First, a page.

I'm trying to extend my OEIS sequence A275815: Maximum total number of possible moves that any number of queens of the same color can make on an $n \times n$ chessboard.

I have computed the first five terms by brute force, and examples of each are given below.

For $n \geq 6$, Alec Jones has conjectured that $A275815(n) = 8(n-2)^2$, which is achieved by placing $4n - 4$ queens around the border of the board—but this has not been proven. Alec's heuristic is based on summing the number of queens that can move to each empty square (which is no more than 8) instead of summing the number of moves each individual queen can make.

Any thoughts on how to begin to prove this conjecture?


A $2\times 2$ chess board can "host" 4 queen moves:

  1. $a1 \to b1$
  2. $a1 \to b2$
  3. $a2 \to b1$
  4. $a2 \to b2$

Optimal configuration on 2x2 board

A $3 \times 3$ board can host 17 moves: (The queen at a3 has three moves, the queen at a2 has four moves, and the queens at b1 and c3 each have five moves.)

Optimal configuration on 3x3 board

A $4 \times 4$ board can host 40 moves:

Optimal configuration on 4x4 board

And a $5 \times 5$ board can host 76 moves:

Optimal configuration on 5x5 board

  • 2
    $\begingroup$ What is a non-attacking move?? Is that a typo for non-capturing move? $\endgroup$
    – bof
    Commented Dec 25, 2016 at 0:41
  • $\begingroup$ I wrote a new lines of code, and using a "somewhat goal-directed" (but still brute-force-ish) search, it seems that the statement is right (but of course this is even less a proof than the statements in the OEIS that sound "convincing"). Did you consider an exhaustive brute-force search for the case of 6x6? (It's somehow a pity that the first 5 steps produce so interesting patterns, and the remaining ones should all just consist of a filled border...) $\endgroup$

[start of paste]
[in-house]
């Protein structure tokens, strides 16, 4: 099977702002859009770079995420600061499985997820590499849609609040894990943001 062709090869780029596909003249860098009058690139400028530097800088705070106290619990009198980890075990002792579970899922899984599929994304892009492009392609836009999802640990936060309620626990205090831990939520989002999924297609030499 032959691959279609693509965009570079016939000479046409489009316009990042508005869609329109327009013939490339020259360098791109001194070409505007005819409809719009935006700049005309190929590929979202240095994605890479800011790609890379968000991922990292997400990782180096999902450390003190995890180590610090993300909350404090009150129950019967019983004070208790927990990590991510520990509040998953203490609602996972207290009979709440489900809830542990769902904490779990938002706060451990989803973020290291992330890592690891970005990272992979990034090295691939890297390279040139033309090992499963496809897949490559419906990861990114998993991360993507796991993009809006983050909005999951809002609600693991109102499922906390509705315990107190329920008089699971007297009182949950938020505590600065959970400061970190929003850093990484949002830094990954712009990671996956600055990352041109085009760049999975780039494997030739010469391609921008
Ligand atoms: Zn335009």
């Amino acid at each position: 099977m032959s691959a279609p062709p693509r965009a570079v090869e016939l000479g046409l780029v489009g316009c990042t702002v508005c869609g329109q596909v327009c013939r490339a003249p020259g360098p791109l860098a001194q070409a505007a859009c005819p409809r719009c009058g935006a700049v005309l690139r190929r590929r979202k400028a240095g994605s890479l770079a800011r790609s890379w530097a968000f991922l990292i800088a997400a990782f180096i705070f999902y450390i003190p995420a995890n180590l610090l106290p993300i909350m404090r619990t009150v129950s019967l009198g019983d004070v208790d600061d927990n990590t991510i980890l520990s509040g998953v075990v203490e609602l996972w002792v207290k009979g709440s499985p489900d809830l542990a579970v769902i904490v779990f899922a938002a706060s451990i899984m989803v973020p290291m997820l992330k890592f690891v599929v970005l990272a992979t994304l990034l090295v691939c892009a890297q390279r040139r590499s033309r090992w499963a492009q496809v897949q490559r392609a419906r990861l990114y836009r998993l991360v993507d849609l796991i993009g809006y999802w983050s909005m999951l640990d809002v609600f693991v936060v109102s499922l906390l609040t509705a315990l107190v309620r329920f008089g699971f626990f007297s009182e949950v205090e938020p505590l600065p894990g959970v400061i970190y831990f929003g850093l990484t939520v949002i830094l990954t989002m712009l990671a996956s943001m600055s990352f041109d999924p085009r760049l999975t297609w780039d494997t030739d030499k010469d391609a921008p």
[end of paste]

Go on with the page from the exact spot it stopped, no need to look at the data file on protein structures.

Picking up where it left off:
– Marco13
    Commented Dec 25, 2016 at 2:39
  • $\begingroup$ @Marco13 I truly brute forced up to the $5 \times 5$ board—all $2^25$ configurations of queens. A $6 \times 6$ board is just too big for such a naive computation. $\endgroup$ Commented Dec 25, 2016 at 3:28
  • $\begingroup$ @bof, "non-capturing" would work fine too. Feel free to edit if you think the question is ambiguous. $\endgroup$ Commented Dec 25, 2016 at 3:30
  • $\begingroup$ Yes, 6x6 may already be too large, but think that it could still brute-forced, with an efficient implementation (exploiting symmetries and rotations), and a few hours of time. However, it may not be worth the effort, once someone comes up with a rigorous proof. (I did some "greedy" search implementation, and it quickly finds the "border-pattern" for larger sizes (>20), but of course, this has nothing to do with a "proof" ). $\endgroup$
    – Marco13
    Commented Dec 25, 2016 at 12:21

5 Answers 5


Here’s a proof/sketch for sufficiently large n. I think $n \geq 4 * 5 + 3 = 23$ for operation (c). You may be able to apply the new scoring to the Lemma, so you then only need (c) to be nonnegative, in which case $2(n-2) - 8 \geq n - 1$, so $n \geq 11$. Also, in the new scoring, diagonals are a bonus, unless it's short, so you may be able to get $2(n-2) - 4 \geq n - 1$, or $n \geq 7$. This is my first post, so I hope it's clear.

The main idea is to look at the queens in each row/col/diagonal and to show that if the arrangement doesn’t satisfy certain properties, then we can locally improve the arrangement, by which I mean that we will find a different arrangement that is not worse. The second key idea is that sometimes, it’s hard to locally improve an arrangement. However, you can then overestimate the score (the score is the number of non-attacking moves) for each arrangement so that the best arrangement has the same score, but in a way that each non-maximal arrangement can now be improved.